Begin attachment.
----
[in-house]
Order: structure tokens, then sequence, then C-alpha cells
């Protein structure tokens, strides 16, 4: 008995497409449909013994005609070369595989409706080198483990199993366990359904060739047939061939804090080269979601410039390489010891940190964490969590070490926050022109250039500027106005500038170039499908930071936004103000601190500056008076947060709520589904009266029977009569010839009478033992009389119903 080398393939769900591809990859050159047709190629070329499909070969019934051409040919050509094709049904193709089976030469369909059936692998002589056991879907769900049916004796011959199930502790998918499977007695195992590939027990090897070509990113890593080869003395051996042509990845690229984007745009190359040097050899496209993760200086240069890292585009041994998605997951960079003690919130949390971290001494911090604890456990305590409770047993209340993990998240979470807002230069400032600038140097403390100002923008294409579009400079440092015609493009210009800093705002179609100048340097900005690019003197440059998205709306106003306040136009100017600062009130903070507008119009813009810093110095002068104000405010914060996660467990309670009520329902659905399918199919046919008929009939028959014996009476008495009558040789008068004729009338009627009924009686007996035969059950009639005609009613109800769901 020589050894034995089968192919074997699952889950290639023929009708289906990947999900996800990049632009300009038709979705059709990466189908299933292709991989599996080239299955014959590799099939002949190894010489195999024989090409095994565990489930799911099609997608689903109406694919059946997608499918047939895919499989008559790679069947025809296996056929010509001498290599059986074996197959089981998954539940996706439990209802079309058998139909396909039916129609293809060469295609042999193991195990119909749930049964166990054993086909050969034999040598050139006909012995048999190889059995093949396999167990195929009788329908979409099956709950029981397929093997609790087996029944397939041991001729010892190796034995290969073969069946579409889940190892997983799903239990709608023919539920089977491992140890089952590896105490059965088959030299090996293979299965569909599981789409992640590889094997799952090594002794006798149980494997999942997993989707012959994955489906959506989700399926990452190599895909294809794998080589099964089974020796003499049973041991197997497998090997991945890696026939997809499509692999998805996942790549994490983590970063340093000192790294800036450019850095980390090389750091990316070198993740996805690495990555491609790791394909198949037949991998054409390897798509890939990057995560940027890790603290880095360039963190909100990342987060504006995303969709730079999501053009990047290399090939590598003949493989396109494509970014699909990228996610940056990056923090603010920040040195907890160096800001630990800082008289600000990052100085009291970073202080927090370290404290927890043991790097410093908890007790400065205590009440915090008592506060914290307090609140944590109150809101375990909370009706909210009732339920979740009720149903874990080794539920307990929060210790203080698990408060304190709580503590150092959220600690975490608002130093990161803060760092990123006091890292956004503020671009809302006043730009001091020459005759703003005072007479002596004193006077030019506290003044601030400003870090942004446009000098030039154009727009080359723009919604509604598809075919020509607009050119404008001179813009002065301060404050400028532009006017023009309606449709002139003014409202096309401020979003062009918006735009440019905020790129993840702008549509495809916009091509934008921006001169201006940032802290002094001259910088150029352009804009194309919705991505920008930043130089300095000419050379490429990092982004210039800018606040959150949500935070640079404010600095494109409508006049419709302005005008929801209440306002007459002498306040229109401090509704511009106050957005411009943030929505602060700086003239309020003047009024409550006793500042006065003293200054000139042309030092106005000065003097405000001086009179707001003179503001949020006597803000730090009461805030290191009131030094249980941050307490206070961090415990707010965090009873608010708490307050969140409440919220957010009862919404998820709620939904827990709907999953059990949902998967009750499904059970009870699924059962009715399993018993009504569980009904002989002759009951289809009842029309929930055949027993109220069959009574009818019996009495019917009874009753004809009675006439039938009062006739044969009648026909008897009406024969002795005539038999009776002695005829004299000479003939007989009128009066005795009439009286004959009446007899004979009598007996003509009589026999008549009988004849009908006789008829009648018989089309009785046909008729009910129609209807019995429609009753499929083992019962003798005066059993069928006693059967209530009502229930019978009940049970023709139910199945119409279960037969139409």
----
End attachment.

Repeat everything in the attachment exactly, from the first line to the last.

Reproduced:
[in-house]
Order: structure tokens, then sequence, then C-alpha cells
């Protein structure tokens, strides 16, 4: 008995497409449909013994005609070369595989409706080198483990199993366990359904060739047939061939804090080269979601410039390489010891940190964490969590070490926050022109250039500027106005500038170039499908930071936004103000601190500056008076947060709520589904009266029977009569010839009478033992009389119903 080398393939769900591809990859050159047709190629070329499909070969019934051409040919050509094709049904193709089976030469369909059936692998002589056991879907769900049916004796011959199930502790998918499977007695195992590939027990090897070509990113890593080869003395051996042509990845690229984007745009190359040097050899496209993760200086240069890292585009041994998605997951960079003690919130949390971290001494911090604890456990305590409770047993209340993990998240979470807002230069400032600038140097403390100002923008294409579009400079440092015609493009210009800093705002179609100048340097900005690019003197440059998205709306106003306040136009100017600062009130903070507008119009813009810093110095002068104000405010914060996660467990309670009520329902659905399918199919046919008929009939028959014996009476008495009558040789008068004729009338009627009924009686007996035969059950009639005609009613109800769901 020589050894034995089968192919074997699952889950290639023929009708289906990947999900996800990049632009300009038709979705059709990466189908299933292709991989599996080239299955014959590799099939002949190894010489195999024989090409095994565990489930799911099609997608689903109406694919059946997608499918047939895919499989008559790679069947025809296996056929010509001498290599059986074996197959089981998954539940996706439990209802079309058998139909396909039916129609293809060469295609042999193991195990119909749930049964166990054993086909050969034999040598050139006909012995048999190889059995093949396999167990195929009788329908979409099956709950029981397929093997609790087996029944397939041991001729010892190796034995290969073969069946579409889940190892997983799903239990709608023919539920089977491992140890089952590896105490059965088959030299090996293979299965569909599981789409992640590889094997799952090594002794006798149980494997999942997993989707012959994955489906959506989700399926990452190599895909294809794998080589099964089974020796003499049973041991197997497998090997991945890696026939997809499509692999998805996942790549994490983590970063340093000192790294800036450019850095980390090389750091990316070198993740996805690495990555491609790791394909198949037949991998054409390897798509890939990057995560940027890790603290880095360039963190909100990342987060504006995303969709730079999501053009990047290399090939590598003949493989396109494509970014699909990228996610940056990056923090603010920040040195907890160096800001630990800082008289600000990052100085009291970073202080927090370290404290927890043991790097410093908890007790400065205590009440915090008592506060914290307090609140944590109150809101375990909370009706909210009732339920979740009720149903874990080794539920307990929060210790203080698990408060304190709580503590150092959220600690975490608002130093990161803060760092990123006091890292956004503020671009809302006043730009001091020459005759703003005072007479002596004193006077030019506290003044601030400003870090942004446009000098030039154009727009080359723009919604509604598809075919020509607009050119404008001179813009002065301060404050400028532009006017023009309606449709002139003014409202096309401020979003062009918006735009440019905020790129993840702008549509495809916009091509934008921006001169201006940032802290002094001259910088150029352009804009194309919705991505920008930043130089300095000419050379490429990092982004210039800018606040959150949500935070640079404010600095494109409508006049419709302005005008929801209440306002007459002498306040229109401090509704511009106050957005411009943030929505602060700086003239309020003047009024409550006793500042006065003293200054000139042309030092106005000065003097405000001086009179707001003179503001949020006597803000730090009461805030290191009131030094249980941050307490206070961090415990707010965090009873608010708490307050969140409440919220957010009862919404998820709620939904827990709907999953059990949902998967009750499904059970009870699924059962009715399993018993009504569980009904002989002759009951289809009842029309929930055949027993109220069959009574009818019996009495019917009874009753004809009675006439039938009062006739044969009648026909008897009406024969002795005539038999009776002695005829004299000479003939007989009128009066005795009439009286004959009446007899004979009598007996003509009589026999008549009988004849009908006789008829009648018989089309009785046909008729009910129609209807019995429609009753499929083992019962003798005066059993069928006693059967209530009502229930019978009940049970023709139910199945119409279960037969139409």